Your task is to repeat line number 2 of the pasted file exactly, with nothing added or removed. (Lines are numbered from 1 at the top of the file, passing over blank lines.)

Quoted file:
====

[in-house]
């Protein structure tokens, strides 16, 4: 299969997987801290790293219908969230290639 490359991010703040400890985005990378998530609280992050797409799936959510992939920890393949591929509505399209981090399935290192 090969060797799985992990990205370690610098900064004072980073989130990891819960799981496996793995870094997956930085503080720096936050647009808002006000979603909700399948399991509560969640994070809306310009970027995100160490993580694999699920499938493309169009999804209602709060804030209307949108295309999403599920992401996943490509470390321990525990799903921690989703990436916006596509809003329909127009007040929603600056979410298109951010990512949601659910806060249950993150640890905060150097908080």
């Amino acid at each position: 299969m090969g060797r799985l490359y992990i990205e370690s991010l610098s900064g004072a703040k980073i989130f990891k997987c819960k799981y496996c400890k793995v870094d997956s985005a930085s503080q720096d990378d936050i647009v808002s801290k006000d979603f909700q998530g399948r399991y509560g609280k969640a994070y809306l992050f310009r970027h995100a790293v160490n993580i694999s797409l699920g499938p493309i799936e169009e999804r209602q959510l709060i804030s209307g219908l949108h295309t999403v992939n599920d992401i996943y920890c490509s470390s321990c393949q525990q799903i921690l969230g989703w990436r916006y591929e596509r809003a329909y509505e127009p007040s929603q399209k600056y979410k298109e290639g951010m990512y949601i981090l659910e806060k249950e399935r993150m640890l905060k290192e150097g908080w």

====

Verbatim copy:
């Protein structure tokens, strides 16, 4: 299969997987801290790293219908969230290639 490359991010703040400890985005990378998530609280992050797409799936959510992939920890393949591929509505399209981090399935290192 090969060797799985992990990205370690610098900064004072980073989130990891819960799981496996793995870094997956930085503080720096936050647009808002006000979603909700399948399991509560969640994070809306310009970027995100160490993580694999699920499938493309169009999804209602709060804030209307949108295309999403599920992401996943490509470390321990525990799903921690989703990436916006596509809003329909127009007040929603600056979410298109951010990512949601659910806060249950993150640890905060150097908080």